PRESS RELEASE | 3/11/14
The Assembly one-house budget bill (A08556C) includes a “30 percent rent cap” affordable housing protection that will help prevent homelessness among New Yorkers living with HIV/AIDS who receive rental assistance. The proposal would close a loophole in an existing rental assistance program that has pushed over 10,000 low-income people living with HIV/AIDS to the brink of homelessness and cost New York taxpayers millions in unnecessary shelter placements.
The language would align New York’s rental assistance program for low-income people living with HIV/AIDS with other similar programs in the state by capping the tenant’s rent contribution at 30 percent of their income.
“It’s hard to focus on your health or take your medication regularly if you’re worried about keeping a roof over your head,” said Wanda Hernandez, VOCAL-NY’s Board Chair who pays over 70 percent of her disability income and has been threatened with eviction for over a year. “We’re grateful that the Assembly recognizes that housing is healthcare for people living with AIDS and agrees with Governor Cuomo that it’s time to fix the rental assistance program so that it does the job of keeping people in their homes and out of shelters and emergency rooms.”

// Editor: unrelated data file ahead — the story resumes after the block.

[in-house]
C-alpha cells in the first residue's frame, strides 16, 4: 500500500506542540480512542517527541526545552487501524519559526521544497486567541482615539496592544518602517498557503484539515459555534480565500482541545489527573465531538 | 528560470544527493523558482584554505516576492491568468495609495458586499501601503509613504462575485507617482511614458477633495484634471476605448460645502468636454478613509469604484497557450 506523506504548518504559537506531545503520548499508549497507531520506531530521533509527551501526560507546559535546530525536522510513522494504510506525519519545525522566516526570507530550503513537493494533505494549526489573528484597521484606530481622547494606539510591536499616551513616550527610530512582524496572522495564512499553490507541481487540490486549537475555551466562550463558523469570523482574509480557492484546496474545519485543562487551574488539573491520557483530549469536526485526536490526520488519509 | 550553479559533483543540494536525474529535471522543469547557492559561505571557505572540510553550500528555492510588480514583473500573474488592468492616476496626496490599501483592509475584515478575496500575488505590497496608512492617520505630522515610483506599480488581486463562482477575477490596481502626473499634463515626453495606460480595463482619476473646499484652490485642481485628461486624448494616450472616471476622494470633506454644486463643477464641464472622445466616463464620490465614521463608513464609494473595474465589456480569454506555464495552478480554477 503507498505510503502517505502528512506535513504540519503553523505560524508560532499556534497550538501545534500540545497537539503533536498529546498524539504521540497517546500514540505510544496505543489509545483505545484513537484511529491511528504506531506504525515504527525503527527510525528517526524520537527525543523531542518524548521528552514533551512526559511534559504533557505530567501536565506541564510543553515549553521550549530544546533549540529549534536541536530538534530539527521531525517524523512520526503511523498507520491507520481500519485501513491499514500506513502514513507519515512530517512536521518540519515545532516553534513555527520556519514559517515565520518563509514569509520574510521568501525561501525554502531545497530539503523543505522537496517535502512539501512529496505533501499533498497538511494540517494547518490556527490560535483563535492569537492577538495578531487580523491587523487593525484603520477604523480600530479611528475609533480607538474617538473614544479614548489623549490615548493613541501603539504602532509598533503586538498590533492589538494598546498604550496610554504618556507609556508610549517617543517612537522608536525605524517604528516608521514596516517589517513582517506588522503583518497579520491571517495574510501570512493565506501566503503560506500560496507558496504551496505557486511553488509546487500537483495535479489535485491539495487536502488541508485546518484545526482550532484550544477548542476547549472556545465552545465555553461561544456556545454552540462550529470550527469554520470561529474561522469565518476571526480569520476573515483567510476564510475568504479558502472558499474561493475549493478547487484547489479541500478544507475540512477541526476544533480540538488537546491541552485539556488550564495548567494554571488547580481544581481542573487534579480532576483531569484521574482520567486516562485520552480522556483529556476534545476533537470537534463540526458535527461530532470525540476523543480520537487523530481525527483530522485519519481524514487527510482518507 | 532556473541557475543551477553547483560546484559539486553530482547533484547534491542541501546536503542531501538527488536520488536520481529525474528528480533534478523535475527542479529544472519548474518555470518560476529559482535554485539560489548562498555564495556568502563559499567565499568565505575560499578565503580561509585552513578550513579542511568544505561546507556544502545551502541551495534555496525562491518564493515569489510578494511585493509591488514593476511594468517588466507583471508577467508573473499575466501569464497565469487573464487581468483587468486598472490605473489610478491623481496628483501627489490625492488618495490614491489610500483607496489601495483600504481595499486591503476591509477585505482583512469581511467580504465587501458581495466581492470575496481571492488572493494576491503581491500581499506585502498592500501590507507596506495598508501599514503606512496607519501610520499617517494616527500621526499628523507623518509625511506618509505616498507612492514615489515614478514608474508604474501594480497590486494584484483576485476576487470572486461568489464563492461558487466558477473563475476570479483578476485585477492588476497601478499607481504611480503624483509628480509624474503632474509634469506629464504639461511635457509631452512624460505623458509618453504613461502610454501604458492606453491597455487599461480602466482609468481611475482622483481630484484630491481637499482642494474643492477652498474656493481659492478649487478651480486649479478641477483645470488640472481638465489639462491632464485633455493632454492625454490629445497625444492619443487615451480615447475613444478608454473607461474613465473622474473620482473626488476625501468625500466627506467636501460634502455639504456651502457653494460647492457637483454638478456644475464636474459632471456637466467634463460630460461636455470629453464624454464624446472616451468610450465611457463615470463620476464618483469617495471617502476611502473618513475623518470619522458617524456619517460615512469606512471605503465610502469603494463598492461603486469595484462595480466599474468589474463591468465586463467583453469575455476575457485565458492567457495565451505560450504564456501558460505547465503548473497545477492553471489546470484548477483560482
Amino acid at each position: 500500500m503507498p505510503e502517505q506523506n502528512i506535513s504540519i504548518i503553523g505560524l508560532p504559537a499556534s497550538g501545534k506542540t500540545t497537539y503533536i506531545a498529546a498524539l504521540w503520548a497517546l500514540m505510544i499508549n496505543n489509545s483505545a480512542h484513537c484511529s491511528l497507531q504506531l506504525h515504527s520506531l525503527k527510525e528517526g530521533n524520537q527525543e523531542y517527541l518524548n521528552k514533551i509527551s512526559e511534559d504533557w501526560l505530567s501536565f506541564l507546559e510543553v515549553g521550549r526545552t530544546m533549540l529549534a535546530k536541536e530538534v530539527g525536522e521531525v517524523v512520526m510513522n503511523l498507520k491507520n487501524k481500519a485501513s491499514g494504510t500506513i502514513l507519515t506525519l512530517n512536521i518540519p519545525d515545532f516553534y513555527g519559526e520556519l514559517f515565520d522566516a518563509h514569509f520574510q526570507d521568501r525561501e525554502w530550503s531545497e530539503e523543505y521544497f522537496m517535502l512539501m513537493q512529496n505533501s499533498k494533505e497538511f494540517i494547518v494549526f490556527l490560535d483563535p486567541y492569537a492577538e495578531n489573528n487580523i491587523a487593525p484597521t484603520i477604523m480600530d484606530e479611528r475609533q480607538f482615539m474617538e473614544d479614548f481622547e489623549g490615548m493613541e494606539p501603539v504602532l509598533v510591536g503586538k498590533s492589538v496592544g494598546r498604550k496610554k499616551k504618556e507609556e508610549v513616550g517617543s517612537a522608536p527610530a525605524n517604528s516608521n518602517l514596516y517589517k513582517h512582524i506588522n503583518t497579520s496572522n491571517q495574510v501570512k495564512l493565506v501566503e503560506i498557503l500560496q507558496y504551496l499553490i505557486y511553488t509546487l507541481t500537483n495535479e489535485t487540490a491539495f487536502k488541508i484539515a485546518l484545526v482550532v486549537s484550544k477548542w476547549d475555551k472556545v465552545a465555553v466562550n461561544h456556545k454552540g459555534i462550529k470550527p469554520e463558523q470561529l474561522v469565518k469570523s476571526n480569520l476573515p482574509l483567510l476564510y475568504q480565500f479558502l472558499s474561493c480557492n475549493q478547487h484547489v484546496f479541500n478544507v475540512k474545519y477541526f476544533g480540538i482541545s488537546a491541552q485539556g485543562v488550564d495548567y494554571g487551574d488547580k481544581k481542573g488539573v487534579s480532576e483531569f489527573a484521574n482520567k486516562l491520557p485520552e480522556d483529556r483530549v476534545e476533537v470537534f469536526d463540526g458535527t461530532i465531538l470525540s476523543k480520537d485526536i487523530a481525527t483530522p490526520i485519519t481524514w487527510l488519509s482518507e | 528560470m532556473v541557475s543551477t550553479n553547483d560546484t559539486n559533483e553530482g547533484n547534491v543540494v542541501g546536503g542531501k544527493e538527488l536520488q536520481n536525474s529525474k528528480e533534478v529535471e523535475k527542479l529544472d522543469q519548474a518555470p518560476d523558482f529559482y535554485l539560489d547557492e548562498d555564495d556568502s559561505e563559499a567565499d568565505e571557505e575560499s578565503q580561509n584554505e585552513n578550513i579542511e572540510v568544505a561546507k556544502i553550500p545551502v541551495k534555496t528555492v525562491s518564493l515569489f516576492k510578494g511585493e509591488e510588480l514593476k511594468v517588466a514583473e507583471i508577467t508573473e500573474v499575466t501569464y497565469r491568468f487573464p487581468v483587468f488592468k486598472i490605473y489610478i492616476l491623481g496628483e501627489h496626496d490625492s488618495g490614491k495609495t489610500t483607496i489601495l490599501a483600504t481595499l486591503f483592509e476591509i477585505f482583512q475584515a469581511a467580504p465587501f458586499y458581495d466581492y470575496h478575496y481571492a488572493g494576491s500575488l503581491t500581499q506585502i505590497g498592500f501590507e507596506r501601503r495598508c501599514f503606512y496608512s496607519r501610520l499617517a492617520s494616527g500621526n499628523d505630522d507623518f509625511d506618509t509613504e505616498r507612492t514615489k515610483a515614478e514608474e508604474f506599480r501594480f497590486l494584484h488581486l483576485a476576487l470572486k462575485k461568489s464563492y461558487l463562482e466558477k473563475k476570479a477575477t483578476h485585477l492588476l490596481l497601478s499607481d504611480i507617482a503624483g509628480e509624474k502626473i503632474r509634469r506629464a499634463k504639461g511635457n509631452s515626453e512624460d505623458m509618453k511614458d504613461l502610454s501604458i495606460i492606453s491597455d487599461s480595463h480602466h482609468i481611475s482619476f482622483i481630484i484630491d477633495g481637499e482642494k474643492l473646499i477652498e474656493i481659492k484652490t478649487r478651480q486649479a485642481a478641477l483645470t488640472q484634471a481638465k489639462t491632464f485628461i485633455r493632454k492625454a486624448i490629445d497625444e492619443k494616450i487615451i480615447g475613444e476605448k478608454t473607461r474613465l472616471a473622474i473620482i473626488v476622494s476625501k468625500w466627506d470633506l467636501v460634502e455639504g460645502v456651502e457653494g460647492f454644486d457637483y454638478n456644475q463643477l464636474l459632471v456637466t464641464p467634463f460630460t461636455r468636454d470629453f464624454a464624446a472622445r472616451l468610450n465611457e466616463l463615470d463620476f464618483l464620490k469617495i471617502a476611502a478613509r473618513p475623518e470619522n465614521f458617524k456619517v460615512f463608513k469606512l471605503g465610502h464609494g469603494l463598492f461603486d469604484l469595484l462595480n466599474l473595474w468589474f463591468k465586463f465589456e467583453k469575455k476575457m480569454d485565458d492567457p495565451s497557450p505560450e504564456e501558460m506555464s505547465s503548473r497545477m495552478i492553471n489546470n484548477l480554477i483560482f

On Friday, seventy-four housing and healthcare organizations sent Speaker Silver, Senate Republican Leader Skelos and Senate IDC Leader Klein a letter urging them to support the affordable housing proposal, which Governor Cuomo included in his executive budget 30-day amendments.
“Senators Skelos and Klein have supported this proposal in the past because they know it will pay for itself by keeping people living with AIDS out of costly shelters and emergency rooms,” said Jim Lister, a VOCAL-NY leader who also pays over 70 percent of his disability income towards rent each month. “The balancing act of choosing which essential needs to skip in order to pay the rent can only go on so long before we end up homeless or worse.”
Both the Assembly and Senate have passed legislation (S.3022/A.7782) that is similar to the governor’s budget proposal, and the Senate has passed the bill twice with strong bipartisan support. Governor Paterson vetoed it in 2010 under pressure from Mayor Bloomberg.
Contact: Sean Barry, 646.373.3344